Do you have a co-worker who is chronically manipulative? Do they often take credit for work that they did not do? Do they lie about everything from their accomplishments to what they ate for lunch? If so, you may be working with someone who is almost a psychopath. Outside of psychiatric circles, it’s a term used loosely, particularly while venting to family or friends about a co-worker’s off-putting behavior. But it may, in fact, be a close explanation for such manipulative activity.
“This is someone who lacks empathy for other people,” says James Silver, a criminal defense attorney, former federal prosecutor, and co-author of Almost A Psychopath: Do I (or Does Someone I Know) Have a Problem with Manipulation and Lack of Empathy? (Hazelden; $14.95). “They are always focused on gratifying their own personal needs. Manipulation and chronic lying are simply tools that they use to function in everyday life.”
In the book, Silver and co-author Ronald Schouten, M.D., J.D., director of Law and Psychiatry Service at Massachusetts General Hospital in Boston, identify a psychopath as one who shows a profound lack of empathy for other people and their feelings, extreme narcissism, and a willingness to engage in immoral and antisocial behavior for short-term gains.
The difference, however, between a psychopath and someone operating on the periphery is based on the degree and frequency of these behaviors. The almost psychopath is capable of living more easily among the general population and maintaining relationships—unlike someone with full-blown psychopathy, whose behaviors are more likely to be noticed eventually.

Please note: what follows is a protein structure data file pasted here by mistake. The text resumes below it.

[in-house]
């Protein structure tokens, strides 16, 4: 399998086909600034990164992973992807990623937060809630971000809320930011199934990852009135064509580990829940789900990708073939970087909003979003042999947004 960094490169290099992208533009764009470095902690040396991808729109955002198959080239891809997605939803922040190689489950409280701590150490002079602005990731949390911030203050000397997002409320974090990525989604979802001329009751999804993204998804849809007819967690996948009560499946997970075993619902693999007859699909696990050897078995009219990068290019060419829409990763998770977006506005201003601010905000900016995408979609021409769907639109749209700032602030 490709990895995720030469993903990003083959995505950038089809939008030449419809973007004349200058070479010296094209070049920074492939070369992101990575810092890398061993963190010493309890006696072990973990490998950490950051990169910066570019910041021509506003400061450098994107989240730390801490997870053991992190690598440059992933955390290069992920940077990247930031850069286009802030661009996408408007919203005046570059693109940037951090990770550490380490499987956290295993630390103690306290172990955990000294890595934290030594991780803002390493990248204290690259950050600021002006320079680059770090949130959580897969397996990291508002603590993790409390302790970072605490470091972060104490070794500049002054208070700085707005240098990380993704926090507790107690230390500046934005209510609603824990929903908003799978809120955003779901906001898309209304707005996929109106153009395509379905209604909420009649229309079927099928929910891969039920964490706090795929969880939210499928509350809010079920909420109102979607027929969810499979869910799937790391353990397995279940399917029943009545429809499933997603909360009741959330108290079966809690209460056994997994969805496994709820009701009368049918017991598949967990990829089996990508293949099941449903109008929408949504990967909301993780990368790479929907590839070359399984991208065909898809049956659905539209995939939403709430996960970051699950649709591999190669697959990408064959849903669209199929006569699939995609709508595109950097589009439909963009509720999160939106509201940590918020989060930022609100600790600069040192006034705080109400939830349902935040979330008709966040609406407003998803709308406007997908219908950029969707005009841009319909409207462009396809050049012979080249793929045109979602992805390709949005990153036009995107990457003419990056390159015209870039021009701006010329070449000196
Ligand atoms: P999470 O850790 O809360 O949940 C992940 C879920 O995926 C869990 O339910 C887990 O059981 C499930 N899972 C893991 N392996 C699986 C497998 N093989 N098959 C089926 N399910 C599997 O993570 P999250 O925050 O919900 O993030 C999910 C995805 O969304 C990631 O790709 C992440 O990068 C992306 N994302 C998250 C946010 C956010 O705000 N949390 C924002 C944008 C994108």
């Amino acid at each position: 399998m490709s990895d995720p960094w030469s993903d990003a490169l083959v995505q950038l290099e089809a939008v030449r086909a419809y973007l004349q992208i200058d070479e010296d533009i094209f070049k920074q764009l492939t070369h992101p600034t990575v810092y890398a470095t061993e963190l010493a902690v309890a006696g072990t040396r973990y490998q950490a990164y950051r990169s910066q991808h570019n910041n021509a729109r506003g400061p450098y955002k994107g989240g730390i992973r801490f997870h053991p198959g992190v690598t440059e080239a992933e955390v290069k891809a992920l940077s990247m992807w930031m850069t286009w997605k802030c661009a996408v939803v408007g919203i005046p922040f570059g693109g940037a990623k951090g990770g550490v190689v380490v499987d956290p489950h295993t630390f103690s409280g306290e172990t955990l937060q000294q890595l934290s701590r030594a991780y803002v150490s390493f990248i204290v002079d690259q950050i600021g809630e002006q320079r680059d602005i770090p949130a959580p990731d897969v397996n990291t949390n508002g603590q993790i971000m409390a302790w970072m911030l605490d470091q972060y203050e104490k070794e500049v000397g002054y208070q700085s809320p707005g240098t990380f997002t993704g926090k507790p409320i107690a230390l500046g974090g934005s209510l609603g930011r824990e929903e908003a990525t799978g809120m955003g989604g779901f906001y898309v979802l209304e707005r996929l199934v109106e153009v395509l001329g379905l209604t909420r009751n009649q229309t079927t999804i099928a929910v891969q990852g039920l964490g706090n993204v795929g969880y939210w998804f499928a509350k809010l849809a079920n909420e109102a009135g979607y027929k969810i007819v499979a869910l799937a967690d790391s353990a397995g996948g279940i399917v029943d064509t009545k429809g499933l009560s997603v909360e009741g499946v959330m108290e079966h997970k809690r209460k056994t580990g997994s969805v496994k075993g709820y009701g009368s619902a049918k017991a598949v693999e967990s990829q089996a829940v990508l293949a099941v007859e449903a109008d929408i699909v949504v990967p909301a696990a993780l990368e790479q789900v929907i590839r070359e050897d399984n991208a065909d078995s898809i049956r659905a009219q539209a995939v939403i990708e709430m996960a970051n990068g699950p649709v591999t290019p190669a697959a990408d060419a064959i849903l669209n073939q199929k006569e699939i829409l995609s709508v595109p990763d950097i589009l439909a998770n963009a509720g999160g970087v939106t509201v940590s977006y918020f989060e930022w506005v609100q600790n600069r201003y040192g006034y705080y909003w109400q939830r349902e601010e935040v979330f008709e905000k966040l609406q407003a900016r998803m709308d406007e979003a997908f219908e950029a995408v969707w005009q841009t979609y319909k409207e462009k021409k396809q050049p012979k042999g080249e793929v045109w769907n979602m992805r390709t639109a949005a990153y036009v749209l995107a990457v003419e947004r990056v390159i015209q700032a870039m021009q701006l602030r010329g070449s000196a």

Some writers in the field have suggested that almost psychopaths are especially attracted to the business world, and Schouten notes that the authors’ experience indicates that some traits found in psychopaths and almost psychopaths, such as manipulating politics and relationships, particularly with people in high authority, can offer advantages in competing for advancement. “They are good at managing up and are remorseless about doing in their colleagues and those that work under them,” explains Schouten.
Unlike most social environments, it may be difficult to avoid encounters with such an individual on the job.
• Keep a record. Document instances in which you believe the person has intentionally lied or has been manipulative. “These folks are successful because of their ability to take advantage of the better nature of the rest of us,” says Schouten. “They can use their overconfidence and ability to manipulate others to make you think that you are mistaken about what is going on.” To verify their behavior, consult with other co-workers and ask if they have noticed anything strange.
• State your case. When you speak to your supervisor or human resources, approach the problem as an issue for the organization as opposed to just a conflict between you and another employee. For example, “I want to talk with you about a problem I am seeing that is having an effect not only on me, but on the whole group, and I think it may raise some real risk issues for the organization,” explains Schouten. “You’ve talked about risk and productivity, not just for yourself, but for other people in the organization.” Be prepared for your supervisor or HR not to follow up on your claim, since psychopaths will often have their own champions in the organization. Do your best to identify a neutral party.
• Move on. If no action is taken against the person, try asking to move to another division or team. Silver says you may have to consider leaving the company if working with the person is unbearable and affecting your performance. “Don’t feel bad if you’ve been manipulated or conned,” he says. “The problem is not yours. These people are good at what they do.”